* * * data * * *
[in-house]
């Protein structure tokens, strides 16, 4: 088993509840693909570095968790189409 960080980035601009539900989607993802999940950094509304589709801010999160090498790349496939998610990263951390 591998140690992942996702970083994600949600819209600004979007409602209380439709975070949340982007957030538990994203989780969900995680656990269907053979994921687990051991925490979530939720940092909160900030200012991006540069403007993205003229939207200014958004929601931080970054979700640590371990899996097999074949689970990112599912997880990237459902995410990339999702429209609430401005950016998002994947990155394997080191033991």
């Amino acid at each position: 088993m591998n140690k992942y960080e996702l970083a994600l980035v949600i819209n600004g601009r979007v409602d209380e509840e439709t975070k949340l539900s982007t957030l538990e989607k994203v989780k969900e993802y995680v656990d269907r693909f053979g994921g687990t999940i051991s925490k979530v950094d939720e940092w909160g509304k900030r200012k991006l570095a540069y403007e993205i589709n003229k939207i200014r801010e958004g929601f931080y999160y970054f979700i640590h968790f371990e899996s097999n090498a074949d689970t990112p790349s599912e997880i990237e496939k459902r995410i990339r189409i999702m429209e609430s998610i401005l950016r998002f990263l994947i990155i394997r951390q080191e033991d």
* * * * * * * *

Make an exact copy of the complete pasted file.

[in-house]
């Protein structure tokens, strides 16, 4: 088993509840693909570095968790189409 960080980035601009539900989607993802999940950094509304589709801010999160090498790349496939998610990263951390 591998140690992942996702970083994600949600819209600004979007409602209380439709975070949340982007957030538990994203989780969900995680656990269907053979994921687990051991925490979530939720940092909160900030200012991006540069403007993205003229939207200014958004929601931080970054979700640590371990899996097999074949689970990112599912997880990237459902995410990339999702429209609430401005950016998002994947990155394997080191033991």
């Amino acid at each position: 088993m591998n140690k992942y960080e996702l970083a994600l980035v949600i819209n600004g601009r979007v409602d209380e509840e439709t975070k949340l539900s982007t957030l538990e989607k994203v989780k969900e993802y995680v656990d269907r693909f053979g994921g687990t999940i051991s925490k979530v950094d939720e940092w909160g509304k900030r200012k991006l570095a540069y403007e993205i589709n003229k939207i200014r801010e958004g929601f931080y999160y970054f979700i640590h968790f371990e899996s097999n090498a074949d689970t990112p790349s599912e997880i990237e496939k459902r995410i990339r189409i999702m429209e609430s998610i401005l950016r998002f990263l994947i990155i394997r951390q080191e033991d």